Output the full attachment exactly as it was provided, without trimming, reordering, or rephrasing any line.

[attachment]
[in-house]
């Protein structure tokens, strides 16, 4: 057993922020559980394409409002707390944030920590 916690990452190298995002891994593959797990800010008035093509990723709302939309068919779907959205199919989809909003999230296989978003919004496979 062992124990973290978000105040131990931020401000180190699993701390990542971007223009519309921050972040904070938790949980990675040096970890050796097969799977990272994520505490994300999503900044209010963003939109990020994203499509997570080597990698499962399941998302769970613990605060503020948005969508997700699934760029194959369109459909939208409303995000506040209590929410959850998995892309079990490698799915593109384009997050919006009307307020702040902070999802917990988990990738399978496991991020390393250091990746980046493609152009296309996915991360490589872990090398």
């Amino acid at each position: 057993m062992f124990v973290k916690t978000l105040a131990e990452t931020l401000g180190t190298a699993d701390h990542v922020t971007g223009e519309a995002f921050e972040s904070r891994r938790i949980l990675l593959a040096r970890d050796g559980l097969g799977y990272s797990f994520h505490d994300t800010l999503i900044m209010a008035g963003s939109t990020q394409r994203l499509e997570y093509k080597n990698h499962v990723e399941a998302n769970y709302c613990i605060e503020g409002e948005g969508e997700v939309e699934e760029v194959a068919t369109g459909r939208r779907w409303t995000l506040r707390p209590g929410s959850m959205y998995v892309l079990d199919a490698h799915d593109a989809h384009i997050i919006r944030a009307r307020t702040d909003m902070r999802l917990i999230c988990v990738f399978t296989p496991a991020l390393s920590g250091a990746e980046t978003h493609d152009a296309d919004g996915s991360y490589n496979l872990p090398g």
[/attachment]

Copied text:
[in-house]
């Protein structure tokens, strides 16, 4: 057993922020559980394409409002707390944030920590 916690990452190298995002891994593959797990800010008035093509990723709302939309068919779907959205199919989809909003999230296989978003919004496979 062992124990973290978000105040131990931020401000180190699993701390990542971007223009519309921050972040904070938790949980990675040096970890050796097969799977990272994520505490994300999503900044209010963003939109990020994203499509997570080597990698499962399941998302769970613990605060503020948005969508997700699934760029194959369109459909939208409303995000506040209590929410959850998995892309079990490698799915593109384009997050919006009307307020702040902070999802917990988990990738399978496991991020390393250091990746980046493609152009296309996915991360490589872990090398």
């Amino acid at each position: 057993m062992f124990v973290k916690t978000l105040a131990e990452t931020l401000g180190t190298a699993d701390h990542v922020t971007g223009e519309a995002f921050e972040s904070r891994r938790i949980l990675l593959a040096r970890d050796g559980l097969g799977y990272s797990f994520h505490d994300t800010l999503i900044m209010a008035g963003s939109t990020q394409r994203l499509e997570y093509k080597n990698h499962v990723e399941a998302n769970y709302c613990i605060e503020g409002e948005g969508e997700v939309e699934e760029v194959a068919t369109g459909r939208r779907w409303t995000l506040r707390p209590g929410s959850m959205y998995v892309l079990d199919a490698h799915d593109a989809h384009i997050i919006r944030a009307r307020t702040d909003m902070r999802l917990i999230c988990v990738f399978t296989p496991a991020l390393s920590g250091a990746e980046t978003h493609d152009a296309d919004g996915s991360y490589n496979l872990p090398g």